WHAT I LEARNED IN BUSINESS SCHOOL…
Business Ethics & Cheating in Relationships
If you start typing in Google, “Why do” the third suggestion is “Why do men cheat?” Of course, cheating is not engendered and women are “closing the gap” on cheating, but the topic is always floating around in any relationship.
In Art Wolfe’s The Corporate Apology, he presents the details of the Ford Pinto case. Essentially, Ford could pay $49.5 million in court settlements for approximately 2,100 vehicles that would probably burn & injure it’s inhabitants or they could pay $137 million to fix said vehicles before they went to market. They choose to save $87.5 million.
So what does this have to do with cheating?
Well the article’s author, Wolfe, suggests that the reason corporations make decision in this way is because:
- “The victims of corporate actions are out of sight and mind.”
- “Students are trained to understand the business environment by seeing humans as units… Business is conceived of, taught and practiced as a game that bears no relation to life.”
These two factors combined is what brings the cheating metaphor into focus for me. Imagine being “the other woman” or “other man.” It’s a lot easier to be that person if your lover’s partner is not someone you ever see (e.g. long distance relationships). You are so removed from that person you’re hurting that is does not feel applicable to you.
Next, envision it all as just a fun past time, nothing serious. You then come to a point where the weight of your actions are not considered. It’s all a game and if you’re benefiting (getting your jollies, so to say), you’re winning!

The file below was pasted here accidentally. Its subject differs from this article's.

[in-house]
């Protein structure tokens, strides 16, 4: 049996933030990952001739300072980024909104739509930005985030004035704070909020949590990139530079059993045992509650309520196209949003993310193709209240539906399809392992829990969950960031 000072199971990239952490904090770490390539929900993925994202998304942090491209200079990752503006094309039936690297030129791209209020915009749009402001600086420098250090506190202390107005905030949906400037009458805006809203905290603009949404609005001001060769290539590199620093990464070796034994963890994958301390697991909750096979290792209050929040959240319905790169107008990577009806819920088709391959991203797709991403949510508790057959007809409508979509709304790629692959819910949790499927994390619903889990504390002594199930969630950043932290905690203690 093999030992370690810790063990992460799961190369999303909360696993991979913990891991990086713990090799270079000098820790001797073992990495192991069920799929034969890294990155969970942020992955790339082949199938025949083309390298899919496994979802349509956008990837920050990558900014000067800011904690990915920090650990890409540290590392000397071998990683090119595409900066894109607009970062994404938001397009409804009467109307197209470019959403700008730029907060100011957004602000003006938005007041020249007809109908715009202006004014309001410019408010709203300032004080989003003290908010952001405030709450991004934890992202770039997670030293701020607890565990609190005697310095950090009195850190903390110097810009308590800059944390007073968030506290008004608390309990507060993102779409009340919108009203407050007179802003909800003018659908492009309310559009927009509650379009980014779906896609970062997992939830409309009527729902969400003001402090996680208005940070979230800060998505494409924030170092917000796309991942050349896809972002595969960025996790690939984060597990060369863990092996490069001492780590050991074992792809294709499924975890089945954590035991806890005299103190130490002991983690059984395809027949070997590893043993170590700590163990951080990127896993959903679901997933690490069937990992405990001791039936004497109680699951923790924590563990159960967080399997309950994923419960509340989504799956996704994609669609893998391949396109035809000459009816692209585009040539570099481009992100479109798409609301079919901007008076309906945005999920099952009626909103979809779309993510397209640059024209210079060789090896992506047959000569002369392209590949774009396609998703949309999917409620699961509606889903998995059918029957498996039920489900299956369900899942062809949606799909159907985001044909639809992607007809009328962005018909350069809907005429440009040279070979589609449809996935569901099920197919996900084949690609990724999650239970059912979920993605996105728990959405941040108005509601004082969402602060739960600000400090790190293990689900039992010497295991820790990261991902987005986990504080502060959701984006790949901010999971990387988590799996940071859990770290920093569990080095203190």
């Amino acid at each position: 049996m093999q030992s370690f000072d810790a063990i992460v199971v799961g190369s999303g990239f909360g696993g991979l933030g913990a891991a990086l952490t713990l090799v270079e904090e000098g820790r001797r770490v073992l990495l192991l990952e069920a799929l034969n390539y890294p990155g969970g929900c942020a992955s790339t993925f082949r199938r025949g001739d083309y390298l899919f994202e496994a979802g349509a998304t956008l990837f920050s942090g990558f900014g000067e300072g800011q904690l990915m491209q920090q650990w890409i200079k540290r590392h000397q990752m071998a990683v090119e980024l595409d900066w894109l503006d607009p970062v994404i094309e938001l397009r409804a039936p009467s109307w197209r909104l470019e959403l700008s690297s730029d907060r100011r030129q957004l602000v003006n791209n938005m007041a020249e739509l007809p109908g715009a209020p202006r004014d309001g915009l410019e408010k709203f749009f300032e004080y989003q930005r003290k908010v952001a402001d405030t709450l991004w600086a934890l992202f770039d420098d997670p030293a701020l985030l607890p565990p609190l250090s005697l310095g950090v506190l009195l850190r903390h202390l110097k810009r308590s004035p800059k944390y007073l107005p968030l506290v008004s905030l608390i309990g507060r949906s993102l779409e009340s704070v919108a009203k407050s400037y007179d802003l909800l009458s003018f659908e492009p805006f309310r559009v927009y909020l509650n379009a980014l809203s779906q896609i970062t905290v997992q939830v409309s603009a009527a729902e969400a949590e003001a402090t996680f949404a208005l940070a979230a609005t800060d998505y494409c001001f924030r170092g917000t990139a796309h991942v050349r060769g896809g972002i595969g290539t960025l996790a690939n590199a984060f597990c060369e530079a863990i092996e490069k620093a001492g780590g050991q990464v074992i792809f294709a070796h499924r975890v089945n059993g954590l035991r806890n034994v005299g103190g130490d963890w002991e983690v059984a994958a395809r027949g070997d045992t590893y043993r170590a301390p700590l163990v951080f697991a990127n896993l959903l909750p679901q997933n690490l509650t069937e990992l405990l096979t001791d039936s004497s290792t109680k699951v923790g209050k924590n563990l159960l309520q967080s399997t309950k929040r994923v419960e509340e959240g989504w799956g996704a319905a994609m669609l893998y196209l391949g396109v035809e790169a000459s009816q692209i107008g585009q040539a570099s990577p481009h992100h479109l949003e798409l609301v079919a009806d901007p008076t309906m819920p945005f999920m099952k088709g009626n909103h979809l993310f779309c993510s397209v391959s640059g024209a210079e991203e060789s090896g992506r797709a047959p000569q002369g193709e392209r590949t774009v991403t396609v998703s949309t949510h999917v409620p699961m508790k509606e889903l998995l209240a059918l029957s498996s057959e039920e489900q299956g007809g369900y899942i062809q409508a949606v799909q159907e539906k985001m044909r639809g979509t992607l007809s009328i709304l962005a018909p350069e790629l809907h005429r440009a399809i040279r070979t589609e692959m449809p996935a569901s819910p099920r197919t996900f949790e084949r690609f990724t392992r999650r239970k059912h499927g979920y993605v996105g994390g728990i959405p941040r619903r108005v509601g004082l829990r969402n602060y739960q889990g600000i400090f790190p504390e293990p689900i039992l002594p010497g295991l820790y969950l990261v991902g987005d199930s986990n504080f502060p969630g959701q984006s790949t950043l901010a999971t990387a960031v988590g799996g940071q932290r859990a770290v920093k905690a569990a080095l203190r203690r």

With this outlook, you’ve got nothing but up sides. Depending on the situation, you may stand to lose nothing significant, especially if you’re single. (Of course, this doesn’t take into account affairs in which there are real feelings versus no strings attached situations.)
But what if you had to publicly apologize to the partner of your lover? This is the solution Wolfe offers. This humanizes your actions, the situation and the victim. No more is it a game in which you reap all the rewards, rather now, you must reveal yourself as being a party to injuring a fellow human being and bare the shame.
This is not, in any way, an attempt to mitigate the actions of the person involved in the relationship, rather a consideration to take into account before involving yourself in a potentially damaging situation. Every human being deserves dignity and respect and you should consider what happens when shit gets real and how you’d feel on the other side of the situation be it driving around the deadly Ford Pinto you just greenlighted or being the cheatee. Both relationships and business can be fun, but it’s not a game.